Shed a Little Light

I attended the funeral of a woman today whom I did not know very well personally. We’d met several times at networking functions, and I was instantly impressed by her warm presence and ability to really look someone in the eye. She was a pillar of the community and a dear friend to many of my friends and colleagues.

I can honestly say it was one of the most beautiful services I’d ever been to. No generic accolades or vague terms of endearment. This was a woman who’d truly touched people.

As stories were told of her enduring nature and generous heart, I couldn’t help but focus on the large pillar candles flickering on the alter. I began to wonder about my own legacy. What will be said at my funeral? Will I be known as someone who only looked out for myself, or someone who tried to “shed a little light”?

I think most of us live life trying to protect our own flame. We guard and protect the fire within us, and when it’s snuffed out, all that’s left behind is a darkened void. Fortunately, there are individuals who spend their lives reaching out to others, and igniting their inner spark. They move through life with compassion and kindness, and never keep their light to themselves.

And when their flame is extinguished, even unexpectedly and prematurely, their fire continues to glow in the friends and family they’ve left behind–and I really don’t think there’s a better way to shed a little light than that.


All dogs go to…

2007: The day we brought Brady (left) home from the shelter
to be a friend to Morgan (right).

“Where’s Brady?”

It’s a question I dread having to answer. What do I say? How do I tell my two year old one of her “puppies” got ran over? Do I just tell her the truth?

Do I tell her he went to live with Jesus? Even as I type that I snicker, thinking of Brady tearing through doggy heaven, knocking things over, splashing through any water he could find, and wallowing in heavenly cow dung. (Yes, he had an addiction to rolling in bovine poo, although in heaven it probably wouldn’t smell bad.)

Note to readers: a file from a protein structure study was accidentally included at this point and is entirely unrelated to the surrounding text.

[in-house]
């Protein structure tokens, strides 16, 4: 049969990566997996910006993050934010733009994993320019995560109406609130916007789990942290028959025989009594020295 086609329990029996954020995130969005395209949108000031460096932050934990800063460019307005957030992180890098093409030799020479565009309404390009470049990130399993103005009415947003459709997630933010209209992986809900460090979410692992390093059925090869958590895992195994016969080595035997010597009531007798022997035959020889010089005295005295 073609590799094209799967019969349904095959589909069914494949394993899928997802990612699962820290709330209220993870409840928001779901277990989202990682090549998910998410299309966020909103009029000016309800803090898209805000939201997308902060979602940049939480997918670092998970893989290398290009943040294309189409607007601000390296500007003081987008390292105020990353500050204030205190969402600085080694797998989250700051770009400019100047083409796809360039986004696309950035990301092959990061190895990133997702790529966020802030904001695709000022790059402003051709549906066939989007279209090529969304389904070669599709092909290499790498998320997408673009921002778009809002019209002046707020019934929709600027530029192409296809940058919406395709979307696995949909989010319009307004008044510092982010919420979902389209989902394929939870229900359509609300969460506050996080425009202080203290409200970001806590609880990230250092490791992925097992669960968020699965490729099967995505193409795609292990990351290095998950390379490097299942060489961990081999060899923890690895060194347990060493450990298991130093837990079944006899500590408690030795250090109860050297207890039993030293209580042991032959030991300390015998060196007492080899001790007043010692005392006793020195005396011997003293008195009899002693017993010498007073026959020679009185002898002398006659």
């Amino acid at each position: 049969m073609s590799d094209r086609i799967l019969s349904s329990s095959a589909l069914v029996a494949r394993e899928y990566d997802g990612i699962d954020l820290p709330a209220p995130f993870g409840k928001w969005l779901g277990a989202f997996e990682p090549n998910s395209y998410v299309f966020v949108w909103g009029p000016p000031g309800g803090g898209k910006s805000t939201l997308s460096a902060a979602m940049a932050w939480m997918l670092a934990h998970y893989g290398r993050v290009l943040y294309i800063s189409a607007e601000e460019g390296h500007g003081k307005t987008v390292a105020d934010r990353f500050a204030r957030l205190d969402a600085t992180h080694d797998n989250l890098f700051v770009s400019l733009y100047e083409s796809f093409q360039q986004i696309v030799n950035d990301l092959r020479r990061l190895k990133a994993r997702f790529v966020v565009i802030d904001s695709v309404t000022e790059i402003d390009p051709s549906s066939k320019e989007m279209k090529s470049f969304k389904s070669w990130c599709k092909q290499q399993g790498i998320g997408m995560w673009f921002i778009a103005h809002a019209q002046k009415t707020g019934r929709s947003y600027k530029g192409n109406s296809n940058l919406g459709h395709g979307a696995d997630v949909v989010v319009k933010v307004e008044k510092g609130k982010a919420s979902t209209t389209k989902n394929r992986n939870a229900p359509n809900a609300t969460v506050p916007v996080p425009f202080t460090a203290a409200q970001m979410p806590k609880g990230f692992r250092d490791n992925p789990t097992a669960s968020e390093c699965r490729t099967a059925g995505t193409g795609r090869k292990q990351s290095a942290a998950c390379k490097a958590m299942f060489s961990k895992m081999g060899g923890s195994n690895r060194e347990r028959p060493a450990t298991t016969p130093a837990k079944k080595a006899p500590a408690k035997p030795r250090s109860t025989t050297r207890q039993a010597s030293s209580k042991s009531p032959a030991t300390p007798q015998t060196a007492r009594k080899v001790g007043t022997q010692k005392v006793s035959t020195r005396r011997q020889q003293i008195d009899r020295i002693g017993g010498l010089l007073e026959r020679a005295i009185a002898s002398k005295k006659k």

If I’m being honest, I have to admit Brady was often a pain. We brought him home from the Humane Society in the spring of 2007, and the first thing he did was fling our rug across the living room, bark nonstop at the TV, smoke detector and any other object he didn’t recognize, and pee on our couch in the basement. Needless to say, we didn’t get off to a good start.

But I believed in Brady. I knew that under that bumbling, hyper, furry exterior was a sweet, loyal dog. And I was right. He was the perfect cuddle companion while I was recovering from surgery after losing our baby in 2008. He also had a fierce side, which he only let come out when I felt threatened by someone while taking him for a walk. And he was the perfect sidekick for our first-born fur baby Morgan.

I’m sure if Morgan could talk she would ask about Brady, too. And I suppose I could tell both her and Anna the truth. I can’t be sure of where dogs go after they die, so I could tell them, “He’s down at the creek.” Because somewhere, in some distant place, he probably is. We’ll miss you Bubba.

New Mom No-Nos: Things Not to Say to or Ask a New Mom

See? I told you she was cute!

Ten weeks ago I gave birth to a delightful baby girl named Erica June. Double motherhood is exhausting, but she’s totally worth it.

I’m not sure if I didn’t notice it as much the first time around, or if I was even more sleep deprived than I am this time, but people say annoying/insulting/ignorant things to new moms! I’m sure they’re well meaning, but I thought I would come up with a list of things you probably shouldn’t say to or ask a new mom (unless you’re just feeling mean spirited).

1. Is he/she sleeping through the night?
Um, just look at these dark circles under my eyes. And the fact that I just swerved into that wall while walking down the hallway. Do I look like I’m getting sleep to you? Do I?! Sorry, I’m just a little on edge.

2. Are you breastfeeding?
Nonya business. Unless you’re my doctor, or another new/soon-to-be mom looking for support, this isn’t really necessary for you to know. If breastfeeding is going well, awesome. If not, you’re likely to cause feelings of anxiety or guilt.

3. It looks like you’ve lost almost all of your pregnancy weight.
Nice try. The key word there is almost. Please don’t remind me of the 15-20-25 pounds I have left to lose. Instead, just say “you look great.”

4. Are you planning to have another?
For pete’s sake, this one’s still hot out of the oven! And besides, until she’s sleeping through the night, I’m done breastfeeding, and I’ve lost those last pregnancy pounds, I probably won’t be engaging in any activities that could put me in that condition again.

So there you have it. Next time you run into an acquaintance who just had a baby, simply say “your baby is beautiful and so are you.” You really can’t go wrong with that.